The Medical Fitness Imperative – Post 7

MF Post 3 Main Pic

Post 7 - Market Feasibility  

THE MEDICAL FITNESS IMPERATIVE

AN IN-DEPTH SERIES ABOUT THE HOWS AND WHYS OF

MEDICALLY-BASED FITNESS AND WELLNESS

- Hervey Lavoie, F-MFA

 

When contemplating any new business, the study of market demand comes first.  The feasibility of a medical fitness center project must be analyzed within the context of the overall hospital mission, goals and objectives to determine how the center will fit into the organization's strategic imperatives.  

RELEVANT QUESTIONS INCLUDE: 

Is the hospital committed to improving the health of the community?  Where and how is the hospital allocating its capital? Who are the potential supporters for the project?  Answer to these simple questions will form a foundation for how the center is positioned, who the target customers are and whether the center will be approved for development

  • Determining medical staff buy-in to the concept of exercise and wellness as an extension of healthcare services. 
  • Conducting a comprehensive analysis of community demographics and understanding the related implications for the center.
  • Determining the nature and strength of the existing fitness "competitors" in the community, and identifying gaps in service which indicate need and opportunity.
  • Evaluating location and identifying program preferences of the market prospects, as well as price sensitivity.
  • Estimating the demand for the concept envisioned, and if necessary, adapting the vision to the true opportunity.
  • Identifying potential barriers to success.  

 

DEFINING SUCCESS

When considering development of a new hospital campus in Viera, Florida, Health-First decided to "place a stake in the ground" and create a positive, energetic health destination in the minds of the community before building hospital beds. Health-First had three successful medical fitness centers and understood the volume of traffic created by member utilization, and more importantly, the positive impact of membership relationships on the image and reputation of its hospitals.  The driving force was to create an affinity with the Health-First brand in a new and growing market area. Although the executive team had confidence in their fitness product line, they needed to know if the demand was there and if the location was convenient to the residents in this new market area.  The feasibility study revealed the membership potential and the preferences for location and programming.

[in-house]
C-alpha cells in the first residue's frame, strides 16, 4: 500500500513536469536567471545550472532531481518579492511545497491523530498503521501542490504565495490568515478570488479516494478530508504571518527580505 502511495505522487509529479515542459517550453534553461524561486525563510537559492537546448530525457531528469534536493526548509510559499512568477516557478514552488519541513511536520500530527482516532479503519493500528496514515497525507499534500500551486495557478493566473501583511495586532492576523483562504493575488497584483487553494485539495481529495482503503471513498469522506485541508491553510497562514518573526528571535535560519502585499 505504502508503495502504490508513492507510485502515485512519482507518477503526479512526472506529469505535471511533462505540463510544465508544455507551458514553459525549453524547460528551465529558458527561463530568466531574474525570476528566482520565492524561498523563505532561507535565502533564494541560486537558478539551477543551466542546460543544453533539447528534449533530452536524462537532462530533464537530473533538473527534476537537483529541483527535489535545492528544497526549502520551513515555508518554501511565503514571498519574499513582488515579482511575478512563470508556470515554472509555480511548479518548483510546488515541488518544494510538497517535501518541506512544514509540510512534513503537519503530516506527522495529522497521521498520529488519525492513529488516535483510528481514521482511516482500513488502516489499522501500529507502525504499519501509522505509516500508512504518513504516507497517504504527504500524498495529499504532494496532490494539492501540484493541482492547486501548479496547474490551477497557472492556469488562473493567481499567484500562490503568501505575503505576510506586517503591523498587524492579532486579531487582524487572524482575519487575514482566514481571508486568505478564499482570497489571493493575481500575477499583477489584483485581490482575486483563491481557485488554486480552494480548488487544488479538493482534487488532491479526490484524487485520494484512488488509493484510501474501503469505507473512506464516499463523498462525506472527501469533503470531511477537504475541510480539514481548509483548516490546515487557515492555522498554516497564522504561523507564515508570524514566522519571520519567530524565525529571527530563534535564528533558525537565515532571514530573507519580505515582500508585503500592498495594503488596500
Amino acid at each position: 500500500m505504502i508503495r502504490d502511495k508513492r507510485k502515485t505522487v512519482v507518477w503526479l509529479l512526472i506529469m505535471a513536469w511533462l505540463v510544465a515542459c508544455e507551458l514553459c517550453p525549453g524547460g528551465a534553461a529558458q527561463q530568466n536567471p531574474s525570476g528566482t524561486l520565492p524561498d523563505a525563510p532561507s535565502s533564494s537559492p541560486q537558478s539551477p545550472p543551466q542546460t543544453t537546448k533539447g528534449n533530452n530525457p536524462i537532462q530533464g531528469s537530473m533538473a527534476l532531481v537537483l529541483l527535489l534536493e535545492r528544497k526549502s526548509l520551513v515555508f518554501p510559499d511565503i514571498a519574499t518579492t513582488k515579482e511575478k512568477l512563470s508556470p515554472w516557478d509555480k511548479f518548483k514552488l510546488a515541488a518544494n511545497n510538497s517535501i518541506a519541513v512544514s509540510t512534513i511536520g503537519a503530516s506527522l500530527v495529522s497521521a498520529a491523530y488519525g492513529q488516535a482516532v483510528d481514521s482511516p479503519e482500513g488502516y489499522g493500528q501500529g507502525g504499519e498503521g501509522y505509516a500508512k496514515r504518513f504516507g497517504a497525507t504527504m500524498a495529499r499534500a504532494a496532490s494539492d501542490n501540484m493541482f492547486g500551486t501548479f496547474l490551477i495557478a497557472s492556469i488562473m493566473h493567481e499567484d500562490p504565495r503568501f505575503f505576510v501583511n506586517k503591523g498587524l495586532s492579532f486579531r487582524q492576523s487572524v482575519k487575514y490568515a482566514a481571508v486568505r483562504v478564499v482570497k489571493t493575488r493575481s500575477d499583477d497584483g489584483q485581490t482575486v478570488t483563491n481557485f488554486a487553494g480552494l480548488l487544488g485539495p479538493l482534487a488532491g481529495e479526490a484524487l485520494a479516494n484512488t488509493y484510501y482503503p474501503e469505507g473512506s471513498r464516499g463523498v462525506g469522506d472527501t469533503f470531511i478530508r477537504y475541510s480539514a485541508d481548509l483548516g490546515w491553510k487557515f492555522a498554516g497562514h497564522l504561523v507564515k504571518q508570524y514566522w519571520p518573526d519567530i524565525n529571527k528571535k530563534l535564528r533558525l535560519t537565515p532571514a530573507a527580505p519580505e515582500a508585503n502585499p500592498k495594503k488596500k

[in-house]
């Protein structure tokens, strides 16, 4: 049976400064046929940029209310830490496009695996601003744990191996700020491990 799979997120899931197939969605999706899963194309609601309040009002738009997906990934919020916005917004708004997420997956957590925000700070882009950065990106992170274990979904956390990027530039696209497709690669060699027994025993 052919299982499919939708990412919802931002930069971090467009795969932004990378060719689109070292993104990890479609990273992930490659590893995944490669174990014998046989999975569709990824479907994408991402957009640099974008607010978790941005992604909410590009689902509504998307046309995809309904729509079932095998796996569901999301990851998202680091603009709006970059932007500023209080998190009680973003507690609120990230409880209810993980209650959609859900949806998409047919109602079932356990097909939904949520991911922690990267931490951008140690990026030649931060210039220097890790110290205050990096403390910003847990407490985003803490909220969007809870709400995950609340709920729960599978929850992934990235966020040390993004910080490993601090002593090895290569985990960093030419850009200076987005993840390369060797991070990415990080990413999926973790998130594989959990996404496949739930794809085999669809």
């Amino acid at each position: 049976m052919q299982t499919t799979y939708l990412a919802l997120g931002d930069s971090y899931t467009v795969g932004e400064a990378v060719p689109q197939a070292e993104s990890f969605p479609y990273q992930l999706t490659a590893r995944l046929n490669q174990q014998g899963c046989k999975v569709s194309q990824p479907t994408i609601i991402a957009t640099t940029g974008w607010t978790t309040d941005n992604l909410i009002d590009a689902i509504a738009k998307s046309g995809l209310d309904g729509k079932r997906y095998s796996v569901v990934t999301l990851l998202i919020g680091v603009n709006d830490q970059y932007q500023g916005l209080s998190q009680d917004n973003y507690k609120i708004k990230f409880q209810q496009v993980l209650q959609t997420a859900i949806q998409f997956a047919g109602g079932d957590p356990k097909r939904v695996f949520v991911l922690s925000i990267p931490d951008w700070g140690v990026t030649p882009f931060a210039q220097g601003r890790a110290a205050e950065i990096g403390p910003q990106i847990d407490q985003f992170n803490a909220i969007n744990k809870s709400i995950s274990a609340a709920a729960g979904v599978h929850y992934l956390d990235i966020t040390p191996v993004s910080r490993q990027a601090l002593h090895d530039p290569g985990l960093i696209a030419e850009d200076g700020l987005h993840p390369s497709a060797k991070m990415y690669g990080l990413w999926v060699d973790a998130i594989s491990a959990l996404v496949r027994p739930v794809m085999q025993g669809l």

FEASIBILITY STUDY ELEMENTS:

A feasibility study should determine not only whether a center is economically feasible or not, but how best to ensure the success of the facility by right-focusing, right-locating, right-sizing, right programming and right pricing.  Elements of a proper feasibility study should include the following:

  • Establishing a collaborative process between the hospital and the feasibility consultant
  • Agreeing on the market positioning concept, for the center (most things to most people; targeted to a specific segment of the population; accessible and affordable or upscale and exclusive). 
  • Agreeing on the intended outcomes from the center.

WHAT TO AVOID

  • Making enemies - Opposition from key constituents )C-level executives, physicians, clinicians)
  • False assumptions - Failing to differentiate the concept in the minds of key constituents ("we shouldn't be in the fitness business", "we shouldn't compete with the YMCA", "how do we make money by keeping people healthy?", etc).
  • Biased decision-making - Allowing the enthusiasm of key constituents to determine the scope of the center without confirming market demand ("build it and they will come").
  • Wrong site - Placing the convenience of internal users above the convenience of outside members ("location, location, location").

Up next time...Post 8 -Business Planning.